Most audiophiles' first "serious" speaker is a small, two-way monitor, so whenever I come across a little one that strikes my fancy I share it with my readers. The Teac LS-H265 is such a speaker, and priced at $199 a pair, it's definitely in the affordable price range.
The LS-H265 measures just 7.1x11.5x10.2 inches and weighs 9.7 pounds. It has a 1-inch dome tweeter and a 5-inch woofer. I can't get over how gorgeous the piano-black finish is; the LS-H265 looks better than a lot of $600 and $700 speakers! The speaker has a bass port on its back side, so don't plan on cramming these babies in a cabinet or closer than six inches from a wall (more breathing room can't hurt). The rear also houses a set of binding posts that accept bare wires, banana jacks, or wires terminated with spades. The LS-H265 is also available in a Walnut finish. I listened to them at home with my 30-year-oldintegrated amp that I bought on eBay a couple of years ago for $66.
The little speakers throw a big soundstage with excellent depth, width, and height. Clarity levels are outstanding, even compared with mymonitors, they're close to the same size as the LS-H265s. The Alpha Bs sound more laid-back and richer, the LS-H265s more immediate and present, with tighter, better-defined bass. They're both good speakers, but I'd give the nod to the LS-H265s.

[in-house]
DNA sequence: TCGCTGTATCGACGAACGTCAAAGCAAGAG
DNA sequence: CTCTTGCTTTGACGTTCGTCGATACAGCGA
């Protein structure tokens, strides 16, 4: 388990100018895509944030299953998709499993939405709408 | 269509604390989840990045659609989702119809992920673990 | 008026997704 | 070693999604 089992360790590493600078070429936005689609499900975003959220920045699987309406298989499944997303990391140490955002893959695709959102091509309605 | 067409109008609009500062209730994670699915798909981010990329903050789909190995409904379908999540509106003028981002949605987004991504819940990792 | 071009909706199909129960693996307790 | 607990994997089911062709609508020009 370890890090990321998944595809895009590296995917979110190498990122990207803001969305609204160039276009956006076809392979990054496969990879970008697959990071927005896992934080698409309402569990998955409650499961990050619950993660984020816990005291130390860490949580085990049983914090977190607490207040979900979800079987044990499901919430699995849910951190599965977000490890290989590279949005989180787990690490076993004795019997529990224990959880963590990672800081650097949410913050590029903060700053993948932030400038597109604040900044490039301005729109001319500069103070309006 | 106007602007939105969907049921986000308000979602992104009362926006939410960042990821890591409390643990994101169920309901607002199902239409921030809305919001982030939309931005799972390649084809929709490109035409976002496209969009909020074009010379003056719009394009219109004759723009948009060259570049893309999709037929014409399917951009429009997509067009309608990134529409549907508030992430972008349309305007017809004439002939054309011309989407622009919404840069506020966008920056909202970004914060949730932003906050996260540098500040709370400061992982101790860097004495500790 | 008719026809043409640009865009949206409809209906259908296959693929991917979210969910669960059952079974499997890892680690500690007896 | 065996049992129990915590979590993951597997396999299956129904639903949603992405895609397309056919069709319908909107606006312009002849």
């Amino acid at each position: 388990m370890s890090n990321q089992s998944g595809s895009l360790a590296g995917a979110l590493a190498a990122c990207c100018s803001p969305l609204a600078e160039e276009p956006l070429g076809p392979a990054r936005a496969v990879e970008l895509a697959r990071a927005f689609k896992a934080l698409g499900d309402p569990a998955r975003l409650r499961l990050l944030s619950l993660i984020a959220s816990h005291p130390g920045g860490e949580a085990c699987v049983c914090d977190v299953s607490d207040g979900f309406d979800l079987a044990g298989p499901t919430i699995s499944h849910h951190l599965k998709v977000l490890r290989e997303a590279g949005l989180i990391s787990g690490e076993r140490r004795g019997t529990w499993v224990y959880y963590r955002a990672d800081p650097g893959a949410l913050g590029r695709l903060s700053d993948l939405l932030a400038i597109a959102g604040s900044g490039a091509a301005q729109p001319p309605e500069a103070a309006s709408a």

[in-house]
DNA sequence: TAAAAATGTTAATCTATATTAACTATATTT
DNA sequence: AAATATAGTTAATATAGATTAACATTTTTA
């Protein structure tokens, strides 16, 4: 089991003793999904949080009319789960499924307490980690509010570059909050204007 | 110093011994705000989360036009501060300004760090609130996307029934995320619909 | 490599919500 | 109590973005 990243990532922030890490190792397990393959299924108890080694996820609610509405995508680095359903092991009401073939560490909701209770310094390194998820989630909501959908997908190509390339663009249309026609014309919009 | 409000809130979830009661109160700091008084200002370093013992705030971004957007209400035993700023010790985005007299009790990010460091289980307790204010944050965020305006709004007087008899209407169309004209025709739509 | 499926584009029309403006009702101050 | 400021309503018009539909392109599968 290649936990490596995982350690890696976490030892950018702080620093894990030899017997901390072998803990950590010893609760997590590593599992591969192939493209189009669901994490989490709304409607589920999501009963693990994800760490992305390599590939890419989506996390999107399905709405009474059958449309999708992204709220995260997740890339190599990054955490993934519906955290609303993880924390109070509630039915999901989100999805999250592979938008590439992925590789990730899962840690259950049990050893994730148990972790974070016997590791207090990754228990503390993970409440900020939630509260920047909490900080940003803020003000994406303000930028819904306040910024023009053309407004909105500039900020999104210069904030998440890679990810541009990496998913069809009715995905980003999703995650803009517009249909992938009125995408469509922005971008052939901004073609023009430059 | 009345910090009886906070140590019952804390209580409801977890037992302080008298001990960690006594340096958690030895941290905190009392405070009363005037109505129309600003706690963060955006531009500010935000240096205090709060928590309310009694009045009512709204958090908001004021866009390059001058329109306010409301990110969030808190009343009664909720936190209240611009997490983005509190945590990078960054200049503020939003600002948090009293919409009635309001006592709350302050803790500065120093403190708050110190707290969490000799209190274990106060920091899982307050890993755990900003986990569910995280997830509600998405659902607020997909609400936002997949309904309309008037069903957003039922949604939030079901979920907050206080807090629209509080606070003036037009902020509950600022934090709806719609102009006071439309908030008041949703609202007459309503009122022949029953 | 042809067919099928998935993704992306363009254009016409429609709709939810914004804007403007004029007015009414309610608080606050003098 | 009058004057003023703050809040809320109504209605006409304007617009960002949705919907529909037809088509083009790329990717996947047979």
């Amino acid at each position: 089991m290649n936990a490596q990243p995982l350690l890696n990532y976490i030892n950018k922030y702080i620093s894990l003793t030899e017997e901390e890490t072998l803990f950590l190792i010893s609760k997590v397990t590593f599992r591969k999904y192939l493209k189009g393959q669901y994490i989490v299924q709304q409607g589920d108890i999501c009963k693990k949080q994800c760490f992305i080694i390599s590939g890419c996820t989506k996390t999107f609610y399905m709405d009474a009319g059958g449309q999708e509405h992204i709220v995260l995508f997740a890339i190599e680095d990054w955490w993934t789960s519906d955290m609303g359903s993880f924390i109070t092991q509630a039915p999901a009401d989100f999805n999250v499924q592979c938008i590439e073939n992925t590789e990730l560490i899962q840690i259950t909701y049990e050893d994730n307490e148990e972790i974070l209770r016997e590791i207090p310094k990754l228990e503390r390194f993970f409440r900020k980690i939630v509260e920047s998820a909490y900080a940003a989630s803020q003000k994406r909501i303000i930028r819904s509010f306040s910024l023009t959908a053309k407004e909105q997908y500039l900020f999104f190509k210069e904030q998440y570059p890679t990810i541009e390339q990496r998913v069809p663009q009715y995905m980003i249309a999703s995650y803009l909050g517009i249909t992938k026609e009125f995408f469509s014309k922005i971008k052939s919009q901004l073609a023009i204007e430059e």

They were credible rockers with Grizzly Bear's "Veckatimest" CD, but the little guys can't muster the oomph of a tower speaker, or even the $650/pair Monitor AudioI covered last week. That doesn't take anything away from the LS-H265; it sells for $199 a pair, and for that kind of money it's pretty awesome. Then again, if you have the room for tower speakers and can invest $260, I'd recommend stepping up to the towers.
I also used the LS-H265s in my stereo home theater, sans subwoofer, and was more than satisfied with the sound. As I've said before, stereo home theater is a sound bars, and ideal for folks who listen to more music than watch movies at home.to
The Teac LS-H265 is available on Amazon.